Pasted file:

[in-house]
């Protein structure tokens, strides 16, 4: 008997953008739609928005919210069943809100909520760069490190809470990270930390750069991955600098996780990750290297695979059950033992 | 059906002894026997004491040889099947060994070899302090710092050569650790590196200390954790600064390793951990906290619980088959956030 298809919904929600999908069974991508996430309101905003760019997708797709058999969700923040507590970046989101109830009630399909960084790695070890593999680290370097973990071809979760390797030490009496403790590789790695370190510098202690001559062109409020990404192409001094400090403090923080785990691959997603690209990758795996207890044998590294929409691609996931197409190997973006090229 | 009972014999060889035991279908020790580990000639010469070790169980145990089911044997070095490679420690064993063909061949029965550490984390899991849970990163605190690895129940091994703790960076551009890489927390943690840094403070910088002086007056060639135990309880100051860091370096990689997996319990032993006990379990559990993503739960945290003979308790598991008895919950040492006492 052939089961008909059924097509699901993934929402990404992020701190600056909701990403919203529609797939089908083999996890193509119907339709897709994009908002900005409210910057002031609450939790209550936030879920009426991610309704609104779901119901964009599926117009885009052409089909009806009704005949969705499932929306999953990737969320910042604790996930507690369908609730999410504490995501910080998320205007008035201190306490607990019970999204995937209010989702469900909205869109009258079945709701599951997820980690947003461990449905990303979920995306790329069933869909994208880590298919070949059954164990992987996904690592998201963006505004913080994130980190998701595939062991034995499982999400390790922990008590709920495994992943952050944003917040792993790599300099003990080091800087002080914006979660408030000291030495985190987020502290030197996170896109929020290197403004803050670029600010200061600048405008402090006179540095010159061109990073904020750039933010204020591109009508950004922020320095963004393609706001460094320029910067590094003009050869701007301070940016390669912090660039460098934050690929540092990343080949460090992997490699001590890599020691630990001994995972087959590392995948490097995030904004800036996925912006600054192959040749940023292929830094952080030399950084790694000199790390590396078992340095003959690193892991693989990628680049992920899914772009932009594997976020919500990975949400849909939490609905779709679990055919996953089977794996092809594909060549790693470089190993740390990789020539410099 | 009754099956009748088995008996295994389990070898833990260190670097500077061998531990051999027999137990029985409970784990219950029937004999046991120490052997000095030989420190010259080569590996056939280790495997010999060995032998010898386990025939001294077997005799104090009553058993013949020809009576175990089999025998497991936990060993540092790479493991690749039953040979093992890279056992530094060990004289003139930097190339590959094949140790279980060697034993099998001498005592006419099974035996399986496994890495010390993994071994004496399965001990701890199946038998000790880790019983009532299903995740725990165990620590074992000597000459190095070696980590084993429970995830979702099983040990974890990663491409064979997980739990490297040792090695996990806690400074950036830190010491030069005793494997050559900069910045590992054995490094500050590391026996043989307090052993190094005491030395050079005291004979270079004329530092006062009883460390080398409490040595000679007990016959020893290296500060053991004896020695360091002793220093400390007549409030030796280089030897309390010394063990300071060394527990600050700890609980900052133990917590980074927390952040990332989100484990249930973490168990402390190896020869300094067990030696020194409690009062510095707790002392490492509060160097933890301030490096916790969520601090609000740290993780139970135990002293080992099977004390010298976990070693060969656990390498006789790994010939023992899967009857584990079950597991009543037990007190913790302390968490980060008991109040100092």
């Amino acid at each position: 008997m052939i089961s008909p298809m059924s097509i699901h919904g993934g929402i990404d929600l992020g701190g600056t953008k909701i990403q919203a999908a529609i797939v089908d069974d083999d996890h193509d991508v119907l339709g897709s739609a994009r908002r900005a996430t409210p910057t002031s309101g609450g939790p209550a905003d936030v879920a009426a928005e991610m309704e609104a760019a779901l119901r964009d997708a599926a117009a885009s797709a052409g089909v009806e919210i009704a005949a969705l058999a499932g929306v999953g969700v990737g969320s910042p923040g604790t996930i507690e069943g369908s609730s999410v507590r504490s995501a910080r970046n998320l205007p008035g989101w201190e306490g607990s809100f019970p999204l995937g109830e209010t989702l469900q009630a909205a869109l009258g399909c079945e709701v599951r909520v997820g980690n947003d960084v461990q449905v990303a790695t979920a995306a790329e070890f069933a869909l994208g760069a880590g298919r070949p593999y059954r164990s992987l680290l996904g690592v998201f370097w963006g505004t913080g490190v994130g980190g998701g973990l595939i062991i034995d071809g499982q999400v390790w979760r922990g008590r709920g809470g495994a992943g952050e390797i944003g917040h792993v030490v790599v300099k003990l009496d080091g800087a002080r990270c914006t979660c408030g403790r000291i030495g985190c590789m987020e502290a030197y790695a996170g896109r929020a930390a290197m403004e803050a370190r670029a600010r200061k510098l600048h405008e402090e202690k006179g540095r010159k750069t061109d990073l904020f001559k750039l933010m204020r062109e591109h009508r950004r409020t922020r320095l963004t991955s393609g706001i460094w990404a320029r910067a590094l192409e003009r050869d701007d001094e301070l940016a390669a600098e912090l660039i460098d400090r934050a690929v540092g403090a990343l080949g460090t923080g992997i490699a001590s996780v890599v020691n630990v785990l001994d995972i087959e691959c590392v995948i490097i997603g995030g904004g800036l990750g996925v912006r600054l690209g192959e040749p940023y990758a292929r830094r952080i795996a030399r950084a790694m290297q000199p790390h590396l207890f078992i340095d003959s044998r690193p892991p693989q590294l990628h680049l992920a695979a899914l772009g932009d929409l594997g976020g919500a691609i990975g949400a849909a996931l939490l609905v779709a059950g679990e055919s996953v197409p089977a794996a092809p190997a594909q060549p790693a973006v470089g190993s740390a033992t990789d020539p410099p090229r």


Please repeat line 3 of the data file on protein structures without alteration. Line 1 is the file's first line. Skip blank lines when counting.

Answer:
């Amino acid at each position: 008997m052939i089961s008909p298809m059924s097509i699901h919904g993934g929402i990404d929600l992020g701190g600056t953008k909701i990403q919203a999908a529609i797939v089908d069974d083999d996890h193509d991508v119907l339709g897709s739609a994009r908002r900005a996430t409210p910057t002031s309101g609450g939790p209550a905003d936030v879920a009426a928005e991610m309704e609104a760019a779901l119901r964009d997708a599926a117009a885009s797709a052409g089909v009806e919210i009704a005949a969705l058999a499932g929306v999953g969700v990737g969320s910042p923040g604790t996930i507690e069943g369908s609730s999410v507590r504490s995501a910080r970046n998320l205007p008035g989101w201190e306490g607990s809100f019970p999204l995937g109830e209010t989702l469900q009630a909205a869109l009258g399909c079945e709701v599951r909520v997820g980690n947003d960084v461990q449905v990303a790695t979920a995306a790329e070890f069933a869909l994208g760069a880590g298919r070949p593999y059954r164990s992987l680290l996904g690592v998201f370097w963006g505004t913080g490190v994130g980190g998701g973990l595939i062991i034995d071809g499982q999400v390790w979760r922990g008590r709920g809470g495994a992943g952050e390797i944003g917040h792993v030490v790599v300099k003990l009496d080091g800087a002080r990270c914006t979660c408030g403790r000291i030495g985190c590789m987020e502290a030197y790695a996170g896109r929020a930390a290197m403004e803050a370190r670029a600010r200061k510098l600048h405008e402090e202690k006179g540095r010159k750069t061109d990073l904020f001559k750039l933010m204020r062109e591109h009508r950004r409020t922020r320095l963004t991955s393609g706001i460094w990404a320029r910067a590094l192409e003009r050869d701007d001094e301070l940016a390669a600098e912090l660039i460098d400090r934050a690929v540092g403090a990343l080949g460090t923080g992997i490699a001590s996780v890599v020691n630990v785990l001994d995972i087959e691959c590392v995948i490097i997603g995030g904004g800036l990750g996925v912006r600054l690209g192959e040749p940023y990758a292929r830094r952080i795996a030399r950084a790694m290297q000199p790390h590396l207890f078992i340095d003959s044998r690193p892991p693989q590294l990628h680049l992920a695979a899914l772009g932009d929409l594997g976020g919500a691609i990975g949400a849909a996931l939490l609905v779709a059950g679990e055919s996953v197409p089977a794996a092809p190997a594909q060549p790693a973006v470089g190993s740390a033992t990789d020539p410099p090229r």